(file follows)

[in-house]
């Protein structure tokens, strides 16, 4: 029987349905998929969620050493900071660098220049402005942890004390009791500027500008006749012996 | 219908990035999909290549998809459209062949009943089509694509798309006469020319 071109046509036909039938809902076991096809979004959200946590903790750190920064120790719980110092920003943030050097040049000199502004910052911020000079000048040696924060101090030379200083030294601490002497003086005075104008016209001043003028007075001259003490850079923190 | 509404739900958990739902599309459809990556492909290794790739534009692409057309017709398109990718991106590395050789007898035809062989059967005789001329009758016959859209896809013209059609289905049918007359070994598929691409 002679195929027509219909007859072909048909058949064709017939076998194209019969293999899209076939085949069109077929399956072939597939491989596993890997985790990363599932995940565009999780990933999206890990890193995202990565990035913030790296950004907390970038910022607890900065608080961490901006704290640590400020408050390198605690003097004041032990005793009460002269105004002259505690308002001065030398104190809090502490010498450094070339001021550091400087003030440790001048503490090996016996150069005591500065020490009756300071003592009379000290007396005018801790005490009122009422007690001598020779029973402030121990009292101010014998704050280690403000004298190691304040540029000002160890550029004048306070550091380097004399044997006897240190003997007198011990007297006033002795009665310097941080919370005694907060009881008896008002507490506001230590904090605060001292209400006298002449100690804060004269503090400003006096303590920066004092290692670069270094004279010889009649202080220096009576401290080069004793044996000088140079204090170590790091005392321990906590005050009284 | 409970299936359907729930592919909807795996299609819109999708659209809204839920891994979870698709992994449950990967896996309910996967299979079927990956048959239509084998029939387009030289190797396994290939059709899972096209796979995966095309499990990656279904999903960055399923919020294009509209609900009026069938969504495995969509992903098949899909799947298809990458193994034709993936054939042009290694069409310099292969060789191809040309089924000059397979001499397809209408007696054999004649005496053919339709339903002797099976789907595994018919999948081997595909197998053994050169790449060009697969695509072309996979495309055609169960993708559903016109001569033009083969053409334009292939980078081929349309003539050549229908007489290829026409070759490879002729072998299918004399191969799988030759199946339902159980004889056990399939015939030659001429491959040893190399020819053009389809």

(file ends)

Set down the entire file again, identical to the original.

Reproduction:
[in-house]
């Protein structure tokens, strides 16, 4: 029987349905998929969620050493900071660098220049402005942890004390009791500027500008006749012996 | 219908990035999909290549998809459209062949009943089509694509798309006469020319 071109046509036909039938809902076991096809979004959200946590903790750190920064120790719980110092920003943030050097040049000199502004910052911020000079000048040696924060101090030379200083030294601490002497003086005075104008016209001043003028007075001259003490850079923190 | 509404739900958990739902599309459809990556492909290794790739534009692409057309017709398109990718991106590395050789007898035809062989059967005789001329009758016959859209896809013209059609289905049918007359070994598929691409 002679195929027509219909007859072909048909058949064709017939076998194209019969293999899209076939085949069109077929399956072939597939491989596993890997985790990363599932995940565009999780990933999206890990890193995202990565990035913030790296950004907390970038910022607890900065608080961490901006704290640590400020408050390198605690003097004041032990005793009460002269105004002259505690308002001065030398104190809090502490010498450094070339001021550091400087003030440790001048503490090996016996150069005591500065020490009756300071003592009379000290007396005018801790005490009122009422007690001598020779029973402030121990009292101010014998704050280690403000004298190691304040540029000002160890550029004048306070550091380097004399044997006897240190003997007198011990007297006033002795009665310097941080919370005694907060009881008896008002507490506001230590904090605060001292209400006298002449100690804060004269503090400003006096303590920066004092290692670069270094004279010889009649202080220096009576401290080069004793044996000088140079204090170590790091005392321990906590005050009284 | 409970299936359907729930592919909807795996299609819109999708659209809204839920891994979870698709992994449950990967896996309910996967299979079927990956048959239509084998029939387009030289190797396994290939059709899972096209796979995966095309499990990656279904999903960055399923919020294009509209609900009026069938969504495995969509992903098949899909799947298809990458193994034709993936054939042009290694069409310099292969060789191809040309089924000059397979001499397809209408007696054999004649005496053919339709339903002797099976789907595994018919999948081997595909197998053994050169790449060009697969695509072309996979495309055609169960993708559903016109001569033009083969053409334009292939980078081929349309003539050549229908007489290829026409070759490879002729072998299918004399191969799988030759199946339902159980004889056990399939015939030659001429491959040893190399020819053009389809």